Can We Make Fashion Sustainable?

By Ronna Chao

Since 1976, our company Novetex Textiles has spun yarn for some the world’s top fashion brands. With the industry called to task for its wasteful ways, this year we created an upcycling system in Hong Kong to recover the value of a discarded garment and create a new resource.

Located in Tai Po, Hong Kong, The Billie System is a mechanical textile recycling system that uses no water throughout the process of converting textile waste into recycled fibres.

The system we built, The Billie, processes up to three tons of excess stock every day and converts it into upcycled slivers, which can be blended with other fibres and re-spun into yarn to create new garments.

Sounds impressive, right? Except that it’s a paltry effort in the face of our staggering textile waste problem.

In Hong Kong, where we’re based, we churn out 340 tons of textile waste every day. Our upcycling system, housed in a 20,000-square-foot facility, tackles barely 1% of that waste.

A survey of the rest of the world paints an even more alarming picture. The US delivers an estimated 12.7 million tons of textile waste to landfills a year; China produces a whopping 26 million.

At the rate we’re going, we will need upcycling and recycling facilities in our cities to be as ubiquitous and accessible as convenience stores if we want a shot at processing this amount of waste. In case it’s not obvious, that’s not going to happen.

According to the World Economic Forum, unlike materials such as paper, aluminum, and steel, the billions of tonnes of clothing sold every year have had no credible recycling solution.

Sustainability is the new black

So here’s the trillion-dollar question: Can we actually make fashion sustainable?

Considering that the industry creates some 150 billion pieces of clothing for 7 billion humans each year, the sobering reality is that no, we can’t. Any model that encourages more consumption than is necessary is inherently unsustainable.

The correct question might now be: What can be done?

A system such as The Billie has its merits, but it also has its limits. In our case, it made sense for our company because of what we already have in place: a textile mill in Zhuhai, a city in China’s southern Guangdong province that borders with Macau, which brings the distance of our garment-to-garment process travels to a mere 64 kilometers.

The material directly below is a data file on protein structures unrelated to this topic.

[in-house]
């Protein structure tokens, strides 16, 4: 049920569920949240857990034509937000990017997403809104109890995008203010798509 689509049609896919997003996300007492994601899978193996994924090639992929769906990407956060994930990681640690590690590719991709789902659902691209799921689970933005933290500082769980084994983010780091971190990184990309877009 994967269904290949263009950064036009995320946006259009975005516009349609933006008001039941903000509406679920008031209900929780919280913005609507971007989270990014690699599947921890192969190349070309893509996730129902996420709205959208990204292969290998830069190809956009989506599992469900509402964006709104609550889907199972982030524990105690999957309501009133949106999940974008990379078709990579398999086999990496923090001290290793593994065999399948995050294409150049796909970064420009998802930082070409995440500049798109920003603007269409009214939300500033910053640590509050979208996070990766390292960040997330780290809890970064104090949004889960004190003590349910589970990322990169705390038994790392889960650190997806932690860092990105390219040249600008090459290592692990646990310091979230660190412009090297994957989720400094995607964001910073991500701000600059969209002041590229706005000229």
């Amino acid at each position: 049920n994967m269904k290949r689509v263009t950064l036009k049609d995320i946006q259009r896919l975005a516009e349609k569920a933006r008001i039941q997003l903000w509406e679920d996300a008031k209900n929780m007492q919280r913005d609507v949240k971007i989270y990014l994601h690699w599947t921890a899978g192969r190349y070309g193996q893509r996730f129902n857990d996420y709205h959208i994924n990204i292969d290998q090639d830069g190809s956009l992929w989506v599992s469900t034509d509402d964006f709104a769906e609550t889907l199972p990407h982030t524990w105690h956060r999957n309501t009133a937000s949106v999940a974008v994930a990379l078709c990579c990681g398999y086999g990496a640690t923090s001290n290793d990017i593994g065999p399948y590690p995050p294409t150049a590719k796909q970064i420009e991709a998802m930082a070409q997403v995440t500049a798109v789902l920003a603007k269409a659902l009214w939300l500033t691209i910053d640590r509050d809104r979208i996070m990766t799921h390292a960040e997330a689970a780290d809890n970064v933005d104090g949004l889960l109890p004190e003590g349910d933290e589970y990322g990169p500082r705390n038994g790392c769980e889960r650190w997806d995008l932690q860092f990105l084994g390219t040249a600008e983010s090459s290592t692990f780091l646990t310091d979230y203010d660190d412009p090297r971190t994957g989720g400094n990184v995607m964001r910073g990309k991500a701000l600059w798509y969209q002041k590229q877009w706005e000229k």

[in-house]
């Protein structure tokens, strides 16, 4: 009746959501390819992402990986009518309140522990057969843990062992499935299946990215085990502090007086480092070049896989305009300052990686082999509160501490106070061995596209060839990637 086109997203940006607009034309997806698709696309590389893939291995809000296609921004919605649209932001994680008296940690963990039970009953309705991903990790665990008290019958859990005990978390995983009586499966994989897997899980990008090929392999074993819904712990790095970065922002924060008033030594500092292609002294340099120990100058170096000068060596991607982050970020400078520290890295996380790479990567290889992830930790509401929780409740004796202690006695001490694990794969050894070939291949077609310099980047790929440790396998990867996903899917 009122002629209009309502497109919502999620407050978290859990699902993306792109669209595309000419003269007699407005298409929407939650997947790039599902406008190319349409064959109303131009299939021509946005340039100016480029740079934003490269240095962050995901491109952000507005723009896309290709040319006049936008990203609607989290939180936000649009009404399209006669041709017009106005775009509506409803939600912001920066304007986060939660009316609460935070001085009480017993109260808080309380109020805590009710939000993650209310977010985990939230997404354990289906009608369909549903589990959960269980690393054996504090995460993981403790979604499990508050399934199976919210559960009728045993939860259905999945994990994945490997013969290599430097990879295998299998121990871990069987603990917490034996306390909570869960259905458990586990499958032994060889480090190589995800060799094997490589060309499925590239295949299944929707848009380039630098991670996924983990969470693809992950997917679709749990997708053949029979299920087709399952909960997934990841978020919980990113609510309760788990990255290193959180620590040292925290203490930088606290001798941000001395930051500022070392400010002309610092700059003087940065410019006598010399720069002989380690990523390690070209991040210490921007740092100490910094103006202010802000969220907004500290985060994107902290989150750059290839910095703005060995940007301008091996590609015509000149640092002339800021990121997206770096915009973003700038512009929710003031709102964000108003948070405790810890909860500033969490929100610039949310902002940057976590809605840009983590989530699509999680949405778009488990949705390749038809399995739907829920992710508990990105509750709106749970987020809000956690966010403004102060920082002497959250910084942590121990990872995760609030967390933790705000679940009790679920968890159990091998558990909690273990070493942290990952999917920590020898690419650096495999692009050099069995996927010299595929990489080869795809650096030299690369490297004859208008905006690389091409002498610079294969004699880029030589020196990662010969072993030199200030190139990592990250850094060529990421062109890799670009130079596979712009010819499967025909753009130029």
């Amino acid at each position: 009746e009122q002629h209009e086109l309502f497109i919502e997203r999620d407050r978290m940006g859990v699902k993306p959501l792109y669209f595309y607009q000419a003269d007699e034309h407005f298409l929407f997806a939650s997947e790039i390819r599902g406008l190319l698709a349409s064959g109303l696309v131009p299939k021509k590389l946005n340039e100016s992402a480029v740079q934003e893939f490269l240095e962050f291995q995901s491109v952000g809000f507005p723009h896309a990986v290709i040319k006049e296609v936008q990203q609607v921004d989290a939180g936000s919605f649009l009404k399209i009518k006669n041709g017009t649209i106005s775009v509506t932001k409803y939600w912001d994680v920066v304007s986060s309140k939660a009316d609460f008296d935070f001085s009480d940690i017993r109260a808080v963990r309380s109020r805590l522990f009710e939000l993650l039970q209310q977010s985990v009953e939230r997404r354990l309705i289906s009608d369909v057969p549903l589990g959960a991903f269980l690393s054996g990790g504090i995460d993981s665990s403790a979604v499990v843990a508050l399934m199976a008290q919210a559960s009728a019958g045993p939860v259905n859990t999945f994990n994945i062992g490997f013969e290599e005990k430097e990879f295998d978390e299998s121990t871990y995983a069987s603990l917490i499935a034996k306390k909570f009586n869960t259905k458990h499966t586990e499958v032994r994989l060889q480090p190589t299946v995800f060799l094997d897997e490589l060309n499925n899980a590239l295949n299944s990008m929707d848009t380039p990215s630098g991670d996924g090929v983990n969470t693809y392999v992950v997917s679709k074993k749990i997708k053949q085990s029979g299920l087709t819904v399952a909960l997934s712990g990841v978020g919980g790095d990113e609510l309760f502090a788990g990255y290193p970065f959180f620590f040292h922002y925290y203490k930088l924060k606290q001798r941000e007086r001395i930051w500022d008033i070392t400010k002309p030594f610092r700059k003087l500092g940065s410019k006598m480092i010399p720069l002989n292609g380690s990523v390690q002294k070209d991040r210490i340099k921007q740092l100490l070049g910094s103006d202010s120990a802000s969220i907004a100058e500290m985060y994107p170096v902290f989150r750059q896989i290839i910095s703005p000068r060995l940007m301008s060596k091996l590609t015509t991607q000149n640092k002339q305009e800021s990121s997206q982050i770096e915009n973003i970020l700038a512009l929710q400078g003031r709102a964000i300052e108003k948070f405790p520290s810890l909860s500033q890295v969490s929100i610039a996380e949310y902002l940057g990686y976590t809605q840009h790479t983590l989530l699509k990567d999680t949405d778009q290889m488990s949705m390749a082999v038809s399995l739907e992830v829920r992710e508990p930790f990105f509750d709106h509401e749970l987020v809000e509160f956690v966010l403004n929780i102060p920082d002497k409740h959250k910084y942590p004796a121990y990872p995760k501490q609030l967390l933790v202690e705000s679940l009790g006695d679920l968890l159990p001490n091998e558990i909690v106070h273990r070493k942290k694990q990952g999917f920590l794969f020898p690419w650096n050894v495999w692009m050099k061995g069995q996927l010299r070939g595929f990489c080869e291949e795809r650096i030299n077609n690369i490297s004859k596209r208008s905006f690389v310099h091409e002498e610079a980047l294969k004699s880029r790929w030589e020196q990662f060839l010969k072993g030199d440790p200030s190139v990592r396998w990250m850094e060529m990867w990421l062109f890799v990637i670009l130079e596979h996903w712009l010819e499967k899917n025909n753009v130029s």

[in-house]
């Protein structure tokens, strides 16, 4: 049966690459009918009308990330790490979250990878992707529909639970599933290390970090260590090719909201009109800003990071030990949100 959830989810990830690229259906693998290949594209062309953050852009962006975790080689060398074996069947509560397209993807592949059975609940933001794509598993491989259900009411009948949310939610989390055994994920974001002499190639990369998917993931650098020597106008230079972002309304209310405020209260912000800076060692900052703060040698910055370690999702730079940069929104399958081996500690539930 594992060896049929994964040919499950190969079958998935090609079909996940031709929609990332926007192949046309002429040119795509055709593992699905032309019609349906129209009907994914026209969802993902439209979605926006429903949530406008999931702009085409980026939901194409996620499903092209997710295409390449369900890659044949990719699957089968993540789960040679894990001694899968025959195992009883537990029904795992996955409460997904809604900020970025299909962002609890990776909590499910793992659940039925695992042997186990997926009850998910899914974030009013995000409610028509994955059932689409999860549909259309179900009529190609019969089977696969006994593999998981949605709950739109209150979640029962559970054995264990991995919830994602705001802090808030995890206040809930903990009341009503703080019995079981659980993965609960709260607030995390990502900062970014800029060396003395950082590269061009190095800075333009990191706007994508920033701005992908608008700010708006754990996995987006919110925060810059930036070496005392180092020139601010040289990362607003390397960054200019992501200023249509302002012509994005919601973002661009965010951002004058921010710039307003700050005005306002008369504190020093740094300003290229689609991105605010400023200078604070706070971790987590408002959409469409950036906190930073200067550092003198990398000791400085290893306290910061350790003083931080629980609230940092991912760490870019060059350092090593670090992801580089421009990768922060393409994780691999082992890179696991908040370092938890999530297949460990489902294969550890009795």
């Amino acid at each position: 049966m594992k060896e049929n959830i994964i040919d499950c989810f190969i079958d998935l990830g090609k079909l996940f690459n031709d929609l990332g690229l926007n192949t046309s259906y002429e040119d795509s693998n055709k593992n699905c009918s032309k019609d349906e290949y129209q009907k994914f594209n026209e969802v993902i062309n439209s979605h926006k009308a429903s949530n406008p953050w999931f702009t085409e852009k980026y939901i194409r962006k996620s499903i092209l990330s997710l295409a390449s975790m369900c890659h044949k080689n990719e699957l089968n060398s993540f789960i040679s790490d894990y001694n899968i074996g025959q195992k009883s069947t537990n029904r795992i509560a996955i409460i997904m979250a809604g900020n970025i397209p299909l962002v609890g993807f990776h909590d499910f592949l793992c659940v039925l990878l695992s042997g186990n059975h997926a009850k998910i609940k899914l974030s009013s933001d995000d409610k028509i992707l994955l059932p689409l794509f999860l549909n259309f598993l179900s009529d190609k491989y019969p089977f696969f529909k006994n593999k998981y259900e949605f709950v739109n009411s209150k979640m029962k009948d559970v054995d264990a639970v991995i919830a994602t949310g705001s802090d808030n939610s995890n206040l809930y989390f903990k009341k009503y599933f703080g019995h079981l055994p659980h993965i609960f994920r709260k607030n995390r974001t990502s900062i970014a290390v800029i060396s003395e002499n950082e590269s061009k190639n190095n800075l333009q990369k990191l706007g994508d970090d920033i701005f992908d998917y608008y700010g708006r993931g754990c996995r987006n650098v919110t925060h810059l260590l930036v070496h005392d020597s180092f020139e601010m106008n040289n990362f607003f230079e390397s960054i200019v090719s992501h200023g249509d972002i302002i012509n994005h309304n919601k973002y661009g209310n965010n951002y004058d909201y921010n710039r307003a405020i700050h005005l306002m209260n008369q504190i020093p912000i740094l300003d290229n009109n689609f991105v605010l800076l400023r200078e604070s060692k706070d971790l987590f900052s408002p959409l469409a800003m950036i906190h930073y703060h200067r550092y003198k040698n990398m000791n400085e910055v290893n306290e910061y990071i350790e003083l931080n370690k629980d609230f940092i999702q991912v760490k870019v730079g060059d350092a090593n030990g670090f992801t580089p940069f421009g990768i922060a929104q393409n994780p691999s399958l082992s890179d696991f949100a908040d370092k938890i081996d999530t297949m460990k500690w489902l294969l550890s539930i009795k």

But a project like this is not as practical elsewhere, and adding more production lines to The Billie so it can process more waste isn’t quite as simple as it sounds. Sending the world’s textile waste to Hong Kong to process won’t make sense, either.

In other words, duplicating the technology behind The Billie so it can be applied everywhere is a thrilling possibility, but that, too, weighs heavily on the environment. In the US, for instance, where only 3% of clothing in stores are made, it means having to transport recycled fibers to places such as Bangladesh, China, Vietnam, and other places, where the remaining 97% of clothing that retails in America is actually created, and then importing the final products back to the US.

Enter the circular economy, which proposes a closed-loop process of consumption. For supply chains such as our company, the premise is honest and simple. It encourages the utilization of waste as a resource instead of further burdening the planet. To illustrate, harvesting crops such as cotton, used in 50% of the world’s textiles, involves up to 20,000 liters of water per kilogram. Finding a worthy replacement then saves a staggering amount of water, and relieves our cities of a portion of waste.

Here’s why that’s not enough. Material innovation only chips at a larger problem that can’t be solved by technology, advanced as it stands today. Under the linear system we’re accustomed to, cities consume more than 75% of natural resources, produce more than 50% of global waste, and emit between 60 to 80% of greenhouse gas emissions.